UK prime minister Theresa May used her speech at the World Economic Forum in Switzerland on Thursday (25 January) to attack encrypted app Telegram for being a "home to criminals and terrorists". She said tech firms "need to do more" to stop illegal activity.
The Conservative Party has long been outspoken about the need for tighter control of tech firms, often toying with the idea of clamping down on strong encryption. Telegram, like WhatsApp before it, appears to now be the latest piece of software to gain the ire of the state.
The PM said during her Davos address: "Just as these big companies need to step up, so we also need cross-industry responses because smaller platforms can quickly become home to criminals and terrorists."
"We have seen that happen with Telegram. And we need to see more co-operation from smaller platforms like this. No-one wants to be known as 'the terrorists' platform' or the first-choice app for paedophiles."
Telegram, only one of many encrypted chat services, is frequently linked to the terror group Isis, which use it to spread propaganda and news from both the front lines of war and admirers' bedrooms.
Pavel Durov, the founder of Telegram, who will also be in Davos this week, hit back at the comments on Twitter, linking to a blog post which complained about "power-hungry" politicians.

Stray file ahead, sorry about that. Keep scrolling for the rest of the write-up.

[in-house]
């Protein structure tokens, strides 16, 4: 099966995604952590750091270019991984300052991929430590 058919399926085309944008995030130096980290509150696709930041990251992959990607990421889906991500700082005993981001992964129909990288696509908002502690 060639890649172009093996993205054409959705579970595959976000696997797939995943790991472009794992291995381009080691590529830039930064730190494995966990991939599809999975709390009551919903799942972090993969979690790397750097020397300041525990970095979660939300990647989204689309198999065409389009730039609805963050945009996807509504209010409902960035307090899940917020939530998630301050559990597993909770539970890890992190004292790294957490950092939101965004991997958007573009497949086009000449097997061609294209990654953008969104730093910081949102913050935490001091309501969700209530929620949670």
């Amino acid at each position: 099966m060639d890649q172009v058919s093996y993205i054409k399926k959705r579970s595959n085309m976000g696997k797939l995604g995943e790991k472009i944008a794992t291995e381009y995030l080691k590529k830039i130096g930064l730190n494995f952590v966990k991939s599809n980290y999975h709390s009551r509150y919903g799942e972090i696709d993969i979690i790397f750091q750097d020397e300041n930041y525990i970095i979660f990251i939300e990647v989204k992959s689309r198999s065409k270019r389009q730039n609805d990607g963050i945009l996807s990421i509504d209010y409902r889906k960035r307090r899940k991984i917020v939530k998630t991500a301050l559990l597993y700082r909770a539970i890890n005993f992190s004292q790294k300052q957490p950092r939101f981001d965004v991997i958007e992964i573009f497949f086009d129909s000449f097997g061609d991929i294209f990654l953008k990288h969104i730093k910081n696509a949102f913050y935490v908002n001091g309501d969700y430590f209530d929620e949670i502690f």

"Some politicians tend to blame tools for actions one can perform with these tools," he wrote. The article, titled "Don't shoot the messenger", was first published in March last year.
It stated: "Politicians often try to score points by blaming encrypted messaging apps for all the evils of modern society. Government officials call for backdoors in popular end-to-end encrypted apps to "stop terrorism", neglecting the fact that this can't and won't work.
"What makes terrorism possible is not the weapons terrorists use, and not the messages they exchange – they have a rich history of improvisation in both these fields.
"But there exists one truly indispensable enabling element: the media.
"It's no wonder that terrorist organisations invest a lot into maximising their press coverage. This is because, when you look at the numbers, any other cause of death and destruction (save for maybe crushing vending machines) dwarfs acts of terror, however cruel and unjust they may be."
May said that the UK will soon "lead the world" in the field of artificial intelligence (AI). A new advisory body was also announced.
On the same day, Matt Hancock MP of the Department for Digital, Culture, Media & Sport, gave a speech about up the introduction of a new Digital Charter for the UK.
He said: "The internet can be used to spread terrorist material; it can be a tool for abuse and bullying; and, it can undermine civil discourse, objective news and intellectual property.
"The digital revolution has changed the way that people behave and interact."
Hancock claimed that the new charter will "move the philosophy we apply to the internet from libertarian to liberal values – to cherish freedom, but not the freedom to harm others."